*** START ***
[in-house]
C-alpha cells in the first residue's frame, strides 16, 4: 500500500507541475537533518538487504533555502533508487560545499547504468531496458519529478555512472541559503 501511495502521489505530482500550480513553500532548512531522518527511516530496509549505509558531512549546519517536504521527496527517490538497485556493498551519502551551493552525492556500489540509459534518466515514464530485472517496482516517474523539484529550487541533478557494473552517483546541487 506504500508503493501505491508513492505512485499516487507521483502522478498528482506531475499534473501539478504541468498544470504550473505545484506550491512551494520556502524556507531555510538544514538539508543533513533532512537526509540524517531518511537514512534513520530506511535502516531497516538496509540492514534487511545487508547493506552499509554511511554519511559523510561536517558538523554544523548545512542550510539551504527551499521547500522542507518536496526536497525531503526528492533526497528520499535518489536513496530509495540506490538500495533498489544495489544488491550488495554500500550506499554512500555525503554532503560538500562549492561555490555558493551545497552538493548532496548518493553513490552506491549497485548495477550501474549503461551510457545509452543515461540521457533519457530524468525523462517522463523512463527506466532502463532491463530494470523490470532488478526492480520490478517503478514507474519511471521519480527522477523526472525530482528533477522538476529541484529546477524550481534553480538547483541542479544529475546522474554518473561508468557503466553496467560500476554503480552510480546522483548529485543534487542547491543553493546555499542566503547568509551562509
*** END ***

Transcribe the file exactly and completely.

[in-house]
C-alpha cells in the first residue's frame, strides 16, 4: 500500500507541475537533518538487504533555502533508487560545499547504468531496458519529478555512472541559503 501511495502521489505530482500550480513553500532548512531522518527511516530496509549505509558531512549546519517536504521527496527517490538497485556493498551519502551551493552525492556500489540509459534518466515514464530485472517496482516517474523539484529550487541533478557494473552517483546541487 506504500508503493501505491508513492505512485499516487507521483502522478498528482506531475499534473501539478504541468498544470504550473505545484506550491512551494520556502524556507531555510538544514538539508543533513533532512537526509540524517531518511537514512534513520530506511535502516531497516538496509540492514534487511545487508547493506552499509554511511554519511559523510561536517558538523554544523548545512542550510539551504527551499521547500522542507518536496526536497525531503526528492533526497528520499535518489536513496530509495540506490538500495533498489544495489544488491550488495554500500550506499554512500555525503554532503560538500562549492561555490555558493551545497552538493548532496548518493553513490552506491549497485548495477550501474549503461551510457545509452543515461540521457533519457530524468525523462517522463523512463527506466532502463532491463530494470523490470532488478526492480520490478517503478514507474519511471521519480527522477523526472525530482528533477522538476529541484529546477524550481534553480538547483541542479544529475546522474554518473561508468557503466553496467560500476554503480552510480546522483548529485543534487542547491543553493546555499542566503547568509551562509